On the face of it, the case for the idea that the race riots of the late 1960s and early 1970s were instrumental in opening economic opportunities for African Americans appears strong. The years of the riots coincide with the only years since World War II in which African American men's incomes rose relative to those of white men until the mid 1990s. They are also the last years of strong gains for black women vis-à-vis white women. Analysts who focus on supply-side labor market changes cannot claim that relative educational quality or quantity changed substantially during this time, nor that migration to strong labor markets was particularly intense during this period. Scholars who take the position that the civil rights legislation was responsible for these gains must assert that this legislation had a powerful immediate impact that was muted within a decade.
However, the cross-sectional analysis presented here demonstrates little relationship between regional progress for African Americans and relatively proximate race riots. It may well be that the data intended to capture the economic impact of the riots, the Mare-Winship samples CPS data, are organized in geographical groupings that are too large to isolate the effect of race riots on local labor markets. Or it may be that the effect of the race riots was quickly diffused through the nation, carried by the national news media into every living room, which might be discernible with a time series analysis. Or it may be that other influences including the civil rights movement and the extremely strong economy of the late sixties and early seventies overcame employers' longstanding disinterest in employing black labor in better-paid positions.
This is a preview of subscription content, log in to check access.
Barzel, Yoram. 1997.Economic Analysis of Property Rights. 2nd ed. Cambridge: Cambridge University Press.
Burbridge, Lynn C. 1994. “Govermment, For-Profit, and Third Sector Employment: Differences by Race and Sex, 1950–1990.” Wellesley College Center for Research on Women Special Report.
Cornell, Stephen and Douglas Hartmann. 1998.Ethnicity and Race: Making Identities in a Changing World. Thousand Oaks, CA: Pine Forge Press.
Cunningham, J.S. and Nadja Zalokar. 1992. “The Economic Progress of Black Women, 1940–1980: Occupational Distribution and Relative Wages.”Industrial and Labor Relations Review 45 (3): 540–555.
Darity, Jr., William A., Patrick L. Mason and James B. Stewart. 2000. “The Economics of Identity: The Origin and Persistence of Racial Norms.” Unpublished Paper.
Donaldson, Gary A. 2000.The Second Reconstruction: A History of the Modern Civil Rights Movement. Malabar, FL: Krieger Publishing.
Donohue, John J. and James Heckman. 1991. “Continuous Versus Episodic Change: The Impact of Civil Rights Policy on the Economic Status of Blacks.”Journal of Economic Literature 29 (4): 1603–43.
Economic Report of the President, 2001. http://w3.access.gpo.gov/eop/index.html
Edwards-Yearwood, Grace. 1988.In the Shadow of the Peacock. New York: McGraw-Hill.
Harris, Cheryl I. 1993. “Whiteness as Property.”Harvard Law Review 106 (8): 1707–1791.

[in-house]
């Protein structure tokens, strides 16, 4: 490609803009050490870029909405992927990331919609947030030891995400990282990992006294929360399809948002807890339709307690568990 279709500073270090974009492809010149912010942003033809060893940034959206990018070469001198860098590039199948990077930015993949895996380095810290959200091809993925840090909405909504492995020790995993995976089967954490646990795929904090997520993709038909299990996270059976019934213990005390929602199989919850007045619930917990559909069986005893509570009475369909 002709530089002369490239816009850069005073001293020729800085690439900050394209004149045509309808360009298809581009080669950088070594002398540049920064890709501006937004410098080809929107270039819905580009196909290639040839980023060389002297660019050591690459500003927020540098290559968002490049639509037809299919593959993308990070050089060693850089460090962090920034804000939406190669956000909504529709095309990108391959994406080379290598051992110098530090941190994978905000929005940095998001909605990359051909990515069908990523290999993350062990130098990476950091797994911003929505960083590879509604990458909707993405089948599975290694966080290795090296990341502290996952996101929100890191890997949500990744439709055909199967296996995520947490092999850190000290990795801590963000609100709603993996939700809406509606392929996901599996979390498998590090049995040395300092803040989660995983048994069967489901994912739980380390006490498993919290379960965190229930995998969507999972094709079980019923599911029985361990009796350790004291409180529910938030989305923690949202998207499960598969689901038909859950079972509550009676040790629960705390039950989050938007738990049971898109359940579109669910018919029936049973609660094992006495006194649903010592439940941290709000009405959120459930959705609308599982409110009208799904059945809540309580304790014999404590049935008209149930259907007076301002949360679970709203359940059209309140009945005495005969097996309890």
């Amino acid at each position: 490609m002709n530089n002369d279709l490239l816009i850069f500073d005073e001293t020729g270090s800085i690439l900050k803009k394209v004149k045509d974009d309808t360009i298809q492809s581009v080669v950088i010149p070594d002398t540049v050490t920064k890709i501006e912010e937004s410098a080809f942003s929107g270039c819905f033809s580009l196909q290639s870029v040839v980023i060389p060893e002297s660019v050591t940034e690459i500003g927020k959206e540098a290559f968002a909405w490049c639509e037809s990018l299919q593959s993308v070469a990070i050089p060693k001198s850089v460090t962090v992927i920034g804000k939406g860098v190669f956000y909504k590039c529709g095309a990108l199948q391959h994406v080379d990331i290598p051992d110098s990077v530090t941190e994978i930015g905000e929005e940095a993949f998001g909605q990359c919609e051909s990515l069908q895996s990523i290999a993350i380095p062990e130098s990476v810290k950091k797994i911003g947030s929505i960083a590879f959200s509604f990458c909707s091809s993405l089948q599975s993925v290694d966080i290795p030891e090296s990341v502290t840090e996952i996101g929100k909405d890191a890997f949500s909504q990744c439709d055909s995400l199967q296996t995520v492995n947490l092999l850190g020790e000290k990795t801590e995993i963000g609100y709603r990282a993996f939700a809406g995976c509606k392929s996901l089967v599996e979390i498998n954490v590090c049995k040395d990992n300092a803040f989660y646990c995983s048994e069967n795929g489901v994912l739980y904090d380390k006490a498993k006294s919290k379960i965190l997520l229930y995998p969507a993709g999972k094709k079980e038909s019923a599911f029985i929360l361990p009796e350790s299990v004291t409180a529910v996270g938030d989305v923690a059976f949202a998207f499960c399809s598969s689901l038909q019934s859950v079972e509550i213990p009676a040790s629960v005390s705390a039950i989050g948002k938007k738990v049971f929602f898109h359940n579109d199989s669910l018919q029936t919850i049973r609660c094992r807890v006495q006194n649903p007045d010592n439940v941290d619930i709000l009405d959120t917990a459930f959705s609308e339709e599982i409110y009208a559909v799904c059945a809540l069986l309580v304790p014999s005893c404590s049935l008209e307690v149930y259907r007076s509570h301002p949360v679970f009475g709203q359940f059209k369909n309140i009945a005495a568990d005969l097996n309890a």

King, Mary C. 1993. “Black Women's Breakthrough Into Clerical Work: An Occupational Tipping Model.”Journal of Economic Issues, 27 (4): 1097–1125.
King, Mary C. 1999. “Keeping People in Their Place: An Exploratory Analysis the Role of Violence in the Maintenance of “Property Rights” in Race and Gender Privileges in the U.S..”Review of Radical Political Economics 31 (3): 1–11.
Malveaux, Julianne, 1984. “Low Wage Black Women: Occupational Descriptions, Strategies for Change” Unpublished Paper Prepared for the NAACP Legal Defense and Educational Fund, Inc.
Mare, Robert D. and Christopher Winship. 1990.Current Population Surveys: Uniform March Files, 1964–88 (computer file). Madison, WI: University of Wisconsin, center for Demography and Ecology (producer), 1989. Ann Arbor, MI: Inter-university Consortium for Political and Social Research (distributor).
Olzak, Susan and Suzanne Shanahan. 1996. “Deprivation and Race Riots: An Extension of Spilerman's Analysis.”Social Forces, 74 (3): 931–61.
Olzak, Susan, Suzanne Shanahan and Elizabeth H. McEneaney. 1996. “Poverty, Segregation, and Race Riots: 1960 to 1993.American Sociological Review, 61 (4): 590–613.
Olzak, Susan and Elizabeth West. 1995. “Ethnic Collective Action in Contemporary Urban U.S.: Project Description and Coding Manual.” Stanford University.
Piven, Frances Fox and Richard A. Cloward, 1977.Poor People's Movements: Why They Succeed, How They Fail. New York: Pantheon Books.
Reich, Michael. 1988. “Postwar Racial Income Differences: Trends and Theories.” in Garth Mangum and Peter Philips (eds.)Three Worlds of Labor Economics, pp. 144–167. Armonk, NY: M.E. Sharpe, Inc.
Smith, James and Finis Welch. 1989. “Black Economic Progress Since Myrdal.”Journal of Economic Literature 27 (2): 519–64.
U.S. Bureau of the Census. 1960.Historical Statistics of the United States, Colonial Times to 1957. Washington, D.C. U.S. Government Printing Office.
U.S. Bureau of the Census, Current Population Reports Special Studies Series P-23 No. 80. n.d.The Social and Economic Status of the Black Population in the United States: An Historical View, 1790–1978 Washington, D.C.: U.S. Government Printing Office.
U.S. Bureau of the Census, Current Population Reports, P60-203,Measuring 50 Years of Economic Change Using the March Current Population Survey, 1998. Washington, D.C., U.S. Government Printing Office.
About this article
Cite this article
King, M.C. “Race riots” and black economic progress. Rev Black Polit Econ 30, 51–66 (2003). https://doi.org/10.1007/BF02687550
- Labor Market
- White Woman
- Black Woman
- State Group
- Current Population Survey